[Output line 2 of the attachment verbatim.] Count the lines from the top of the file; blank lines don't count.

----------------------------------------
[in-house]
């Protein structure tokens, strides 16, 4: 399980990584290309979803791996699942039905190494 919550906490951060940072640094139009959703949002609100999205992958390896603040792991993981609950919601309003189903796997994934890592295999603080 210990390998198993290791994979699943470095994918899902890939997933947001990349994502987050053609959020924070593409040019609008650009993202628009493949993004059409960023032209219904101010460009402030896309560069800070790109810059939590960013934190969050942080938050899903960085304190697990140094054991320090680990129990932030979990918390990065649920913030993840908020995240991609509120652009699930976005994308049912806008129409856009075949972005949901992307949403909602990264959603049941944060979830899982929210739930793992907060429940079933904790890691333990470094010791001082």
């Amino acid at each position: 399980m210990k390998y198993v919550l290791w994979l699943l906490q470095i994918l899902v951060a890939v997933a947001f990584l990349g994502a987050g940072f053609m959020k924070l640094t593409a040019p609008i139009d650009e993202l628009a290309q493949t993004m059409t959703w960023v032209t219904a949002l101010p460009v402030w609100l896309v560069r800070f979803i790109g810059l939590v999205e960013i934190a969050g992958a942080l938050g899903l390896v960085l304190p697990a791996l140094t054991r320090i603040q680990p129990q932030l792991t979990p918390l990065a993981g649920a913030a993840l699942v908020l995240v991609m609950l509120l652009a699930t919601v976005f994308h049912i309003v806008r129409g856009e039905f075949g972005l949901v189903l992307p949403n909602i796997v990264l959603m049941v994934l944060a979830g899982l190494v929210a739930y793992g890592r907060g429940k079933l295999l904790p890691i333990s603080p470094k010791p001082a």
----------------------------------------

């Protein structure tokens, strides 16, 4: 399980990584290309979803791996699942039905190494 919550906490951060940072640094139009959703949002609100999205992958390896603040792991993981609950919601309003189903796997994934890592295999603080 210990390998198993290791994979699943470095994918899902890939997933947001990349994502987050053609959020924070593409040019609008650009993202628009493949993004059409960023032209219904101010460009402030896309560069800070790109810059939590960013934190969050942080938050899903960085304190697990140094054991320090680990129990932030979990918390990065649920913030993840908020995240991609509120652009699930976005994308049912806008129409856009075949972005949901992307949403909602990264959603049941944060979830899982929210739930793992907060429940079933904790890691333990470094010791001082």